Members get 43% off an annual Zipcar membership, plus $40 in free driving credit.” – ZipCar is perfect for the freelancers who don’t keep cars in their city. When you’ve got a far off gig, you can use ZipCar for the commute. With a combination of credit cards rewards, ZipCars own rewards program and AARP you’ll find it much more affordable that you’d think.
Using your AARP card at FedEx earns you “20% Off Online Printing Services” &
“5% Off Shipping & 15% Off Other Services”. The amount of printing I did in my early days really throws me into a spiral of regret wishing I had this back then.
Audible newbies interested in improving their work-life balance with “$30 off a new audible annual subscription”
“Members get exclusive savings, including 50% off prescription lenses with the purchase of a frame, 30% off non-prescription sunglasses and a $55 comprehensive eye exam at LensCrafters, a participating retailer in AARP® Vision Discounts provided by EyeMed.”
Members can also “open an 8-month No-Penalty CD online in minutes with no fees and lock in a higher interest rate than what’s available with a Marcus Online Savings Account. You’ll have the flexibility to withdraw your full balance online beginning 7 days after funding, with no penalty.” according to their website.
It’s also $12 annually, you’ll save an additional 25% on the program with autopay. $1/month to save all of that coin through the year? YES PLEASE.
If you work for one of the major VRS providers, look into the savings/discounts offered.
I’ve met hundreds of interpreters who supplement their freelance work with hours in VRS. In many places, you’re hard pressed to find interpreters who don’t see the value in the occasional shift, especially on holidays. As a single guy myself, I’ve found incredible benefit in VRS and supporting the ability for interpreters with families of their own to spend time with them on the holidays without leaving callers in the lurch.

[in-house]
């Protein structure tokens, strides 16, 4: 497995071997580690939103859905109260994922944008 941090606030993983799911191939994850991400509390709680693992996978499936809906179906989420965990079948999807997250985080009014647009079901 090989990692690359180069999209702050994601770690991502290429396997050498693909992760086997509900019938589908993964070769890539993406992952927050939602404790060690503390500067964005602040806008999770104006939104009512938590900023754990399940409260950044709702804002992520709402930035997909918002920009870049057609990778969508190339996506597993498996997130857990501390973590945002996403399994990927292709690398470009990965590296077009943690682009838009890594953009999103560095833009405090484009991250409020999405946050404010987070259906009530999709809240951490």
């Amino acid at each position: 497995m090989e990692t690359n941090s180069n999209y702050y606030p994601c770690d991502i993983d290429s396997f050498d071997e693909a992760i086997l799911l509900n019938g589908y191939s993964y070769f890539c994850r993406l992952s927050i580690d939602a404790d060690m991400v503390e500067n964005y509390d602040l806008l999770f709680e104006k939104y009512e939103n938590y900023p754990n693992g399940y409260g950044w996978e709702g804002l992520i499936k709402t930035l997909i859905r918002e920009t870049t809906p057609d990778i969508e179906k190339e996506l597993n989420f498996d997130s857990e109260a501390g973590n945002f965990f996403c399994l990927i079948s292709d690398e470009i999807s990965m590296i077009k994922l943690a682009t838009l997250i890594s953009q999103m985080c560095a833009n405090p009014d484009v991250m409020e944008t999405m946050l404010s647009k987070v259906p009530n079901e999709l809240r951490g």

VRS providers often have really incredible benefit offerings for everyday savings. It’s worth it to ask your local management or consulting your HR resource to see if any of the hundreds of discounts are something that can support a more affordable and even efficient freelance workload.
If you’re not someone who’s in VRS, the FoundersCard program might be of interest. I’ve been with them now for a year and I love the amount of money I’ve personally saved on favorites like Airtable, SalesForce and Stripe.
Talking to your WiFi provider, open office or other business solution you’re using can bring about fantastic deals while also giving you some FaceTime with a company that is more likely to remember you when they need an interpreter. The hotel you talk to about a better deal for the month might not hire interpreters every day but if they hire a new employee who would prefer the use of one, you’ll be top of their list when planning orientation. As a freelancer it’s really up to you to create those opportunities for future engagement and collaboration whenever possible.